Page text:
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  • A general view of the assembly hall in the Israeli parliament in Jerusalem, during a special Plenary Hall session about nation-state law on August 8, 2018. Photo by Yonatan Sindel/Flash90
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Is Israel an ‘Apartheid’ State?

Andrew Tucker - 23 October 2018

The Bible states that the Lord will bring the Jewish people back to the land and re-establish them as a nation in the ‘last days’ (Micah 4:1-7). We are surely seeing the fulfilment of that promise over the last 150 years.

The Jewish people are commanded to reclaim and resettle the wastelands, making them fruitful. But they no doubt also have a Biblical obligation to look after the other inhabitants of the land. The purpose of the return to the land is to give them a ‘new heart’ and put a ‘new Spirit’ in them – so that they will follow His decrees and keep His laws (Ezekiel 36). This surely includes compassion for the ‘strangers’ in the land (see, e.g. Deut. 14:28-29).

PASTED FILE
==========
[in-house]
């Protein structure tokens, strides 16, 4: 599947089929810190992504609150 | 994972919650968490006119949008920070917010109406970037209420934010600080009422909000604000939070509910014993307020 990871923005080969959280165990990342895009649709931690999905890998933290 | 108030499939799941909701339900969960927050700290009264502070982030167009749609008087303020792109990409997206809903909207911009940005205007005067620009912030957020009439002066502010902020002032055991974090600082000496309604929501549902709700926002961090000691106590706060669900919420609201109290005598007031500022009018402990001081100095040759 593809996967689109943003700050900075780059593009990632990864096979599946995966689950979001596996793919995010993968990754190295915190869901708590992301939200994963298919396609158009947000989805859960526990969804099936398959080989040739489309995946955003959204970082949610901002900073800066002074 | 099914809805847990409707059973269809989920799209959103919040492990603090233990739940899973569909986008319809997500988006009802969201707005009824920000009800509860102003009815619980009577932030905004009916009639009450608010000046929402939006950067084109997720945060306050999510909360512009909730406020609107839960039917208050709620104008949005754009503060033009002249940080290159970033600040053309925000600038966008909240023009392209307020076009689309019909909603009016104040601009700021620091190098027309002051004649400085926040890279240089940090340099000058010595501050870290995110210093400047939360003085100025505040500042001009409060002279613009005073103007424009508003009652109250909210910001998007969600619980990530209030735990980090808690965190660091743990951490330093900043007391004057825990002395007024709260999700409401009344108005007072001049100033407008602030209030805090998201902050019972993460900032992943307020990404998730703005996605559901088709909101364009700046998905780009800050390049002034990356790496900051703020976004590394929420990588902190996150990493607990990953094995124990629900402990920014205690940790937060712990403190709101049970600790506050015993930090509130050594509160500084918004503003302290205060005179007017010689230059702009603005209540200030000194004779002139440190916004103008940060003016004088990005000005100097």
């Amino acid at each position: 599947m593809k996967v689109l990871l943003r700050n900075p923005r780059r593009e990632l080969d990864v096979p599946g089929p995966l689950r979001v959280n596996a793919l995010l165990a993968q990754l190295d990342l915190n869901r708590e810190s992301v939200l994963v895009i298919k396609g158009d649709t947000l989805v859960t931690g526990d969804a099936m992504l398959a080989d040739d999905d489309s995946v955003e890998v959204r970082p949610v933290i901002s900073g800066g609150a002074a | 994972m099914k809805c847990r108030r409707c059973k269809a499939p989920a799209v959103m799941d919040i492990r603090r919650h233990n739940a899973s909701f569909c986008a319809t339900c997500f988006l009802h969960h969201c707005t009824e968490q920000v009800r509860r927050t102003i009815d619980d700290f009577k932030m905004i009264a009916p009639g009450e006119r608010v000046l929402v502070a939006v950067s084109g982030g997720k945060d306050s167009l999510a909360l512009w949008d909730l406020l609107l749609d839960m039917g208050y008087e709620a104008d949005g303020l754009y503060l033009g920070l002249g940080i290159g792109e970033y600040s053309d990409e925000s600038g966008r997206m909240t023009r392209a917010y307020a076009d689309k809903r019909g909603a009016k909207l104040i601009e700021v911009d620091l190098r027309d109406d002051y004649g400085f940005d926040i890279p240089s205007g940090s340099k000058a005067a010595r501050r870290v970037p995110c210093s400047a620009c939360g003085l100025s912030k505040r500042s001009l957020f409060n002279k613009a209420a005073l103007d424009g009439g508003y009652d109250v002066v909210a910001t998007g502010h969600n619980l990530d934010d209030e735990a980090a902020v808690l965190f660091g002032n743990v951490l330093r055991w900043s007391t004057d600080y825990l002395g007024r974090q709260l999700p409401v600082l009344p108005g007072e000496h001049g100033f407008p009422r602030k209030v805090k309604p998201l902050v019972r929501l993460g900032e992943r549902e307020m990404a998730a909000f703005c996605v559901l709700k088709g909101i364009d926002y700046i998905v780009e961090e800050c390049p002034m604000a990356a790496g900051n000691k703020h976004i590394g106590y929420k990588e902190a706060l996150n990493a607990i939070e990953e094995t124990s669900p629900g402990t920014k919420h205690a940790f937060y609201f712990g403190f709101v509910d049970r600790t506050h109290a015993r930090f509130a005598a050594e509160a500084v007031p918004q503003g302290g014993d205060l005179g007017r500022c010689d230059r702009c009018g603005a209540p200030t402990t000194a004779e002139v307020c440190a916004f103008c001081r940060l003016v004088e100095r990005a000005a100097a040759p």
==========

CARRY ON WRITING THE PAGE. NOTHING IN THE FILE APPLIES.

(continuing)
Reconciling these demands – possession of the land, and compassion to others – puts the Jewish people in a difficult position. Especially when having to defend themselves against those who are trying to annihilate them.

The controversial Nation-State Law recently passed by the Israeli Knesset has brought to the surface deep-lying differences of views within Israeli society itself about the spirit of Zionism and the nature of the Jewish State of Israel. At the same time, it has ignited hostile reactions from both Jews and non-Jews who object to the idea of an exclusively ‘Jewish’ State.

The law – a ‘Basic Law’ which has semi- constitutional status – goes a little beyond what is already contained in the Israeli Declaration of Independence and other Basic Laws. It lays down an exclusive relationship between the Jewish people, the State and the land of Israel: ‘The land of Israel is the historical homeland of the Jewish people, in which the State of Israel was established’; ‘the State of Israel is the national home of the Jewish people, in which it fulfils its natural, cultural, religious and historical right to self-determination’; and ‘the right to exercise national self- determination in the State of Israel is unique to the Jewish people.’